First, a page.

|2007 Season Postmortem: The Colorado Rockies||| Print ||
Written by Jonathan Leshanski (Contact & Archive) on November 10, 2007
Regular Season Record: 90-73
Highlight of the season: Getting red hot the last two weeks of the season and going on a 20 out of 21 tear, beating the Padres in a playoff game to win the Wild Card slot then sweeping both the Phillies and Diamondbacks in the NLDS and NLCS respectively.
Low point of the season: Finding out that an 8 day layoff between the end of the NLCS and World Series completely stole their momentum and getting swept by the Red Sox. But in truth even that wasn’t all that bad – this was the best season ever for the Rox and their first World Series appearance.
Best move of the season: Actually this will be the best moves section – because the Rockies didn’t make one move, but several moves, signing a bucketful of solid relievers and ex-closers including Matt Herges and La Troy Hawkins to go behind Brian Fuentes and Manny Corpas, giving the team a depth of bullpen which may have been unmatched anywhere in the game and allowing them to make up for a starting staff which generally was fairly weak.
Worst move of the season: None
Key Player: Matt Holliday. Holliday is considered by many of his peers to be the best hitter in all of baseball and this MVP type season just confirmed that. He’s a monster with the bat and still may not have hit his prime. At age 27 his average was .340, he hit 36 HR, and drove in 137. If he can improve on that, you have to consider him a legit triple crown contender for the next several years.
Up and Coming Player: Troy Tulowitzki. Every compares this guy to Derek Jeter and at this point in his career that’s a lot to say, but I think the comparison isn’t really a fair one – he’s better than Jeter defensively and if he continues to improve with the bat it may well be A-Rod who he deserves to be compared with. He should have garnered the Rookie of the Year honors and his potential is truly a mile high.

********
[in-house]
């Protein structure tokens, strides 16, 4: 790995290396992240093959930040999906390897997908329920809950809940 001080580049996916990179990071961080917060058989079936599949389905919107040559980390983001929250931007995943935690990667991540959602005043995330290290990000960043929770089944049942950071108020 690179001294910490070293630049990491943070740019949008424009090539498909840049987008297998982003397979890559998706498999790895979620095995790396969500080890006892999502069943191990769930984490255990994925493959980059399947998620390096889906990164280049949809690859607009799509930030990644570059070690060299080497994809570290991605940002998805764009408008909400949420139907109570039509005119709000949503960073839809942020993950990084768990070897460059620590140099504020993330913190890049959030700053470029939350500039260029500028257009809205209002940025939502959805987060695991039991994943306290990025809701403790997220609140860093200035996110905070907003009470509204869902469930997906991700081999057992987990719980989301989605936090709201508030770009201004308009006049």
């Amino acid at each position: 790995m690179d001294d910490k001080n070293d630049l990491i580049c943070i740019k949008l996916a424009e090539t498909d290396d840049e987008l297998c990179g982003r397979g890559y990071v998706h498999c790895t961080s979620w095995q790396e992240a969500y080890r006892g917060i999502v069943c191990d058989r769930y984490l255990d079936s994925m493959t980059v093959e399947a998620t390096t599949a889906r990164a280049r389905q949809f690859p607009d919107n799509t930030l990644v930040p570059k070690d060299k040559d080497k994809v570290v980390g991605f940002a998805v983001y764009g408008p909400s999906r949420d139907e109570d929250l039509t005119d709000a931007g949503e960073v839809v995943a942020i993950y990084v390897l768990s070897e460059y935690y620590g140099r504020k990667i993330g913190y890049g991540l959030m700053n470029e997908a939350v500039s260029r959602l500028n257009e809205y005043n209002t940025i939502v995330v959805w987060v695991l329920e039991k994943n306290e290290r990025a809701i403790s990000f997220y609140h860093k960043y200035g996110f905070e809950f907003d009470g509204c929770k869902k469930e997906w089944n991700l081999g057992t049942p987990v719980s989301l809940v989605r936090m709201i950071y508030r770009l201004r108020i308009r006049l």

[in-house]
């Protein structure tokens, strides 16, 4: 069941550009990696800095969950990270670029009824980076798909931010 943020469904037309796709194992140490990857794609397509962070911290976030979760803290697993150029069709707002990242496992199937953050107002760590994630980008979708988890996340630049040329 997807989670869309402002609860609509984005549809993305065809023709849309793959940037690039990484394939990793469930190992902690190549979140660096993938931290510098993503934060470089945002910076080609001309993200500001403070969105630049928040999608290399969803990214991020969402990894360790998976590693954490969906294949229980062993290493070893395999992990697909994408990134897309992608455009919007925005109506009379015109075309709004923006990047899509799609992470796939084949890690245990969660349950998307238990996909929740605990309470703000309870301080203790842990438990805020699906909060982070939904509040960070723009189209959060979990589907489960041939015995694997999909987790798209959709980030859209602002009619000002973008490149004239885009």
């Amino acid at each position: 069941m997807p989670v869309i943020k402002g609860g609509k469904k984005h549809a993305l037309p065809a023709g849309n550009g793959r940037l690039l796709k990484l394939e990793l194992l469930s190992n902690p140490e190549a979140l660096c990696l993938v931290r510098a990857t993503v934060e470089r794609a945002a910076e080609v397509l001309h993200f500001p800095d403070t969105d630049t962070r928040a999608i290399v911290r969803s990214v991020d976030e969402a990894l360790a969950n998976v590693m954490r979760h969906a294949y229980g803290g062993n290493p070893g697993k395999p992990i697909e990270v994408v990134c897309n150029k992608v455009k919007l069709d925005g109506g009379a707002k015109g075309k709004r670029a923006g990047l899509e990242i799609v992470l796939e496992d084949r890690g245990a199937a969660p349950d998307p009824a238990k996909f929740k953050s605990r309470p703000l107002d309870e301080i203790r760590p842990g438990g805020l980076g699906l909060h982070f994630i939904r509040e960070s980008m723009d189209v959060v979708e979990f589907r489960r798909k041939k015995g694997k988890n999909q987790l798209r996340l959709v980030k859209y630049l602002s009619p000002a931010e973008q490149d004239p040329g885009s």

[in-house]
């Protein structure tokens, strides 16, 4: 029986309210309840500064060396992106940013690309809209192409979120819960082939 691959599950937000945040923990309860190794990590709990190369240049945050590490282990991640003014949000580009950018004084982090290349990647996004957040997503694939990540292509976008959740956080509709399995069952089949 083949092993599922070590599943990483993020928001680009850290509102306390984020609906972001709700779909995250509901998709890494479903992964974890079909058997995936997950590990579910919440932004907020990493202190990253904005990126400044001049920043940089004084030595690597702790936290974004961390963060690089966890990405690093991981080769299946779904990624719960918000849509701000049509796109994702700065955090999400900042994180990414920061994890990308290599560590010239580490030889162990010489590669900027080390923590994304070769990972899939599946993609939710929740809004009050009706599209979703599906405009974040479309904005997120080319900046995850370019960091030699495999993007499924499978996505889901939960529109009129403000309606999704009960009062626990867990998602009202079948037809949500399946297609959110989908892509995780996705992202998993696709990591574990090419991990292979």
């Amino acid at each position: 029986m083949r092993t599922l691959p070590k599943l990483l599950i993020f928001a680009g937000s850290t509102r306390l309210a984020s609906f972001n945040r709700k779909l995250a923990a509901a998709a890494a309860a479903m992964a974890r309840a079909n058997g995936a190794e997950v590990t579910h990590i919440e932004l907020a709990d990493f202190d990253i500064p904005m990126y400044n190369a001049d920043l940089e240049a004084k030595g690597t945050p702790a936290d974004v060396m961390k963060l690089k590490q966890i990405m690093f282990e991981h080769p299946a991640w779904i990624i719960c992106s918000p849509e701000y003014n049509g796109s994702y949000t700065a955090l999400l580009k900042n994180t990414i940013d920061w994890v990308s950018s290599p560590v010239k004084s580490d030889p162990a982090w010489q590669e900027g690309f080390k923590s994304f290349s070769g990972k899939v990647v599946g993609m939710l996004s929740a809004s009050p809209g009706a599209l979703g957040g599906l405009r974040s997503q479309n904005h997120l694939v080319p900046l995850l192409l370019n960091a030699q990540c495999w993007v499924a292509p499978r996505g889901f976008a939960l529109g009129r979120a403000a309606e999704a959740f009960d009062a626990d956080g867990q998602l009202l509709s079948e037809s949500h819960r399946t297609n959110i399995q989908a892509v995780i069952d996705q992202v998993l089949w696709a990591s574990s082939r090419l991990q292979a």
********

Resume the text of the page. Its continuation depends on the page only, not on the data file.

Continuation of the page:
What went right: The offense sparkled and scored more than any other team in the NL save the Phillies. Everyone across the board contributed and created a balanced attack which was relentless. They swept both the Yankees and Mets at home and took 2-3 from Boston on the road – that’s how good the offense was.
What went wrong: In the World Series they just didn’t have enough starting pitching and their timing was all off. The 8 day rest between their sweep of the Diamondbacks and the start of the World Series robbed this team of momentum, intensity and that day to day rhythm they had generated for the past month. It left them flat when it came to the Series and overanxious with the bats. Guys who had been hitting machines, suddenly struggled, pitchers weren’t able to locate their pitches and the Red Sox pulled no punches. Without that momentum the Rox were just outplayed.
Offseason Preview: The Rockies offensively and defensively are rock solid. Most of the players are under long term contract and the team should never have problems putting runs on the board. Where they do have problems is in the starting pitching staff. Only Jeff Francis was able to post more than 10 wins and that left this team quite vulnerable as the World Series proved.